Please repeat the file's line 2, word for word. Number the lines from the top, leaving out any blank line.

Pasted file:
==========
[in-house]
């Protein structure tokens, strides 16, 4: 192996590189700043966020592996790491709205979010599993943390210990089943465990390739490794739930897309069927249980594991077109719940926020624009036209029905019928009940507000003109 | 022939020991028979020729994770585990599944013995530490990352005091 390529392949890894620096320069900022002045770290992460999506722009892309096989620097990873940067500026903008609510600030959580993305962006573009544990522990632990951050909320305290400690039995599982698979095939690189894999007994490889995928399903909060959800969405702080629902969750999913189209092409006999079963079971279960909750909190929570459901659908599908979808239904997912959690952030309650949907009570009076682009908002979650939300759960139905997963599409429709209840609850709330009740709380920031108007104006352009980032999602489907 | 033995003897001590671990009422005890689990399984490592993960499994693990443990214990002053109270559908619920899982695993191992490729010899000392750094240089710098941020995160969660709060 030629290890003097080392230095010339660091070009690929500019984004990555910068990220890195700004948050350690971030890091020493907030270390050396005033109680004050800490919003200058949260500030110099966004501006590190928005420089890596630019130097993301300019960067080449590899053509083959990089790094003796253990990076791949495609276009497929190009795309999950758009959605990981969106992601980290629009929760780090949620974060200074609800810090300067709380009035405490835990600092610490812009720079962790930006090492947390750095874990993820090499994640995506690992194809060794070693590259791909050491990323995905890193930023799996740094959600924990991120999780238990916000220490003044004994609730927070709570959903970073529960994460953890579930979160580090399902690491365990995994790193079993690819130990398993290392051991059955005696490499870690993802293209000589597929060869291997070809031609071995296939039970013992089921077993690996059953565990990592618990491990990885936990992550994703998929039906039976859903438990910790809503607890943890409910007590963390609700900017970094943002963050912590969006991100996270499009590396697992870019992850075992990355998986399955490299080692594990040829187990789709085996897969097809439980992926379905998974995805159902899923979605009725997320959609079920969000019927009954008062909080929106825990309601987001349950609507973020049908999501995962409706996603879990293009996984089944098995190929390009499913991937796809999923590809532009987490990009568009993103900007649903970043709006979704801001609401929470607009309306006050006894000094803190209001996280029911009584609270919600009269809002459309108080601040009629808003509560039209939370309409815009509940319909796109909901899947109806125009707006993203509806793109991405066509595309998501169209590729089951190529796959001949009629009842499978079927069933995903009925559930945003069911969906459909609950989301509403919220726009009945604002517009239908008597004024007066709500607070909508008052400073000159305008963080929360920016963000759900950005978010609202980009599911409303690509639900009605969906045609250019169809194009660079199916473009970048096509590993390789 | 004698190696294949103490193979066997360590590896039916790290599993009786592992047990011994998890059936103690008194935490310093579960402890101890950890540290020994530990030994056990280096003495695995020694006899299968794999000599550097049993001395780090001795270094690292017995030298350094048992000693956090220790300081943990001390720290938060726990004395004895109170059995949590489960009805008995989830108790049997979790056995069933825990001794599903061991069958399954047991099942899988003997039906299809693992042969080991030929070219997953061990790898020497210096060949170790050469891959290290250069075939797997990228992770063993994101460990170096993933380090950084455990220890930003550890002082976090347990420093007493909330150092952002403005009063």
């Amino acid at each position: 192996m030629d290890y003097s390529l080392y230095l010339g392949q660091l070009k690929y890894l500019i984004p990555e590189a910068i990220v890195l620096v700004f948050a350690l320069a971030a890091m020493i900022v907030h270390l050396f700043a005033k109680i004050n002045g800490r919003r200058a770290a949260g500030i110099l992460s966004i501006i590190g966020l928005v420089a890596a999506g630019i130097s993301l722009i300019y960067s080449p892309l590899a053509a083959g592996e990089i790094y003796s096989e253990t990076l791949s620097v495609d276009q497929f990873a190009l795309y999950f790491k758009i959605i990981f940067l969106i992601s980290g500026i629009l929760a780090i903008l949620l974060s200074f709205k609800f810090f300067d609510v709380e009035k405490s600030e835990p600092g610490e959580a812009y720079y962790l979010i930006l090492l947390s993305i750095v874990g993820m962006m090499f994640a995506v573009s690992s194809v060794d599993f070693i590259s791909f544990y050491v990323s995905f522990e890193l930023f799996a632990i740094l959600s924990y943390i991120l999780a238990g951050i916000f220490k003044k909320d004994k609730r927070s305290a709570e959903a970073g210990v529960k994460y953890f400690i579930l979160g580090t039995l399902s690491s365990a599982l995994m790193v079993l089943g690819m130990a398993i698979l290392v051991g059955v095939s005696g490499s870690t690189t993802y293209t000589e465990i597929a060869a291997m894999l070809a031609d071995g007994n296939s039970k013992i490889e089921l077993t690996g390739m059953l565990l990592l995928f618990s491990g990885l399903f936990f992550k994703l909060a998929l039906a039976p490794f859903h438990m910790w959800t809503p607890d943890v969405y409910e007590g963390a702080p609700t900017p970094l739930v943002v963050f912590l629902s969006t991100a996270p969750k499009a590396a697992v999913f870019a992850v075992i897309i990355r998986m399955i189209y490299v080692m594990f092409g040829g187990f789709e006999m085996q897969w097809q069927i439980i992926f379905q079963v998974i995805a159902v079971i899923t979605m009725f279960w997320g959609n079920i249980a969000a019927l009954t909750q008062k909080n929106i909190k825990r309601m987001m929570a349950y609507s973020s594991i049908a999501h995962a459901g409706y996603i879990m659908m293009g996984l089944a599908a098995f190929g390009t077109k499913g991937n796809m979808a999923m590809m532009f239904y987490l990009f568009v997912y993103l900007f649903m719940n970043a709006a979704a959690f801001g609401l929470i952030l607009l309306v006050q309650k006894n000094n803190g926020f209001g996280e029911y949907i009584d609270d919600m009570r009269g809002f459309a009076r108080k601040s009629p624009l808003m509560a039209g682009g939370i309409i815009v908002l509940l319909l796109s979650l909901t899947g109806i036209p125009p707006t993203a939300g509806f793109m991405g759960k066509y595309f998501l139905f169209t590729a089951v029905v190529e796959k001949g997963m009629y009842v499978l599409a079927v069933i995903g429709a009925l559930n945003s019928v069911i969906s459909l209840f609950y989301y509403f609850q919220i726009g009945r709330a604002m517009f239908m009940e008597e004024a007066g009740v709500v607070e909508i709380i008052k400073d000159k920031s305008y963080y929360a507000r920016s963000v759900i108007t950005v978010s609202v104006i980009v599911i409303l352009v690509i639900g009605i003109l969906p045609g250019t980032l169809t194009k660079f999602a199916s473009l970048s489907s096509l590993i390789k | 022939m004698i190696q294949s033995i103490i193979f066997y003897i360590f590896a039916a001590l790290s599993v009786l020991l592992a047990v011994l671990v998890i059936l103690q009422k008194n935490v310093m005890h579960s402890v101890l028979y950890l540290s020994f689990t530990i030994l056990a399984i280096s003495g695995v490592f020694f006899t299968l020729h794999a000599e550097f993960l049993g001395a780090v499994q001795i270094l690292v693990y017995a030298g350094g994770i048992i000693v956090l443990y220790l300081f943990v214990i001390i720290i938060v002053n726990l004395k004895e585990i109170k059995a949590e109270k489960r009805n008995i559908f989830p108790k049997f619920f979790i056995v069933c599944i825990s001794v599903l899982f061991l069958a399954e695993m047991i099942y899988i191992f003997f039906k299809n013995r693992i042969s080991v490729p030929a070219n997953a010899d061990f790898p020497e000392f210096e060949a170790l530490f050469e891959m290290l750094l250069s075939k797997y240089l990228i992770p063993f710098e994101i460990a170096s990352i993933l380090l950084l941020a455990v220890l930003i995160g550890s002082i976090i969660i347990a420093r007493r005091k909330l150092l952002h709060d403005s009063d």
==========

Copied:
């Protein structure tokens, strides 16, 4: 192996590189700043966020592996790491709205979010599993943390210990089943465990390739490794739930897309069927249980594991077109719940926020624009036209029905019928009940507000003109 | 022939020991028979020729994770585990599944013995530490990352005091 390529392949890894620096320069900022002045770290992460999506722009892309096989620097990873940067500026903008609510600030959580993305962006573009544990522990632990951050909320305290400690039995599982698979095939690189894999007994490889995928399903909060959800969405702080629902969750999913189209092409006999079963079971279960909750909190929570459901659908599908979808239904997912959690952030309650949907009570009076682009908002979650939300759960139905997963599409429709209840609850709330009740709380920031108007104006352009980032999602489907 | 033995003897001590671990009422005890689990399984490592993960499994693990443990214990002053109270559908619920899982695993191992490729010899000392750094240089710098941020995160969660709060 030629290890003097080392230095010339660091070009690929500019984004990555910068990220890195700004948050350690971030890091020493907030270390050396005033109680004050800490919003200058949260500030110099966004501006590190928005420089890596630019130097993301300019960067080449590899053509083959990089790094003796253990990076791949495609276009497929190009795309999950758009959605990981969106992601980290629009929760780090949620974060200074609800810090300067709380009035405490835990600092610490812009720079962790930006090492947390750095874990993820090499994640995506690992194809060794070693590259791909050491990323995905890193930023799996740094959600924990991120999780238990916000220490003044004994609730927070709570959903970073529960994460953890579930979160580090399902690491365990995994790193079993690819130990398993290392051991059955005696490499870690993802293209000589597929060869291997070809031609071995296939039970013992089921077993690996059953565990990592618990491990990885936990992550994703998929039906039976859903438990910790809503607890943890409910007590963390609700900017970094943002963050912590969006991100996270499009590396697992870019992850075992990355998986399955490299080692594990040829187990789709085996897969097809439980992926379905998974995805159902899923979605009725997320959609079920969000019927009954008062909080929106825990309601987001349950609507973020049908999501995962409706996603879990293009996984089944098995190929390009499913991937796809999923590809532009987490990009568009993103900007649903970043709006979704801001609401929470607009309306006050006894000094803190209001996280029911009584609270919600009269809002459309108080601040009629808003509560039209939370309409815009509940319909796109909901899947109806125009707006993203509806793109991405066509595309998501169209590729089951190529796959001949009629009842499978079927069933995903009925559930945003069911969906459909609950989301509403919220726009009945604002517009239908008597004024007066709500607070909508008052400073000159305008963080929360920016963000759900950005978010609202980009599911409303690509639900009605969906045609250019169809194009660079199916473009970048096509590993390789 | 004698190696294949103490193979066997360590590896039916790290599993009786592992047990011994998890059936103690008194935490310093579960402890101890950890540290020994530990030994056990280096003495695995020694006899299968794999000599550097049993001395780090001795270094690292017995030298350094048992000693956090220790300081943990001390720290938060726990004395004895109170059995949590489960009805008995989830108790049997979790056995069933825990001794599903061991069958399954047991099942899988003997039906299809693992042969080991030929070219997953061990790898020497210096060949170790050469891959290290250069075939797997990228992770063993994101460990170096993933380090950084455990220890930003550890002082976090347990420093007493909330150092952002403005009063």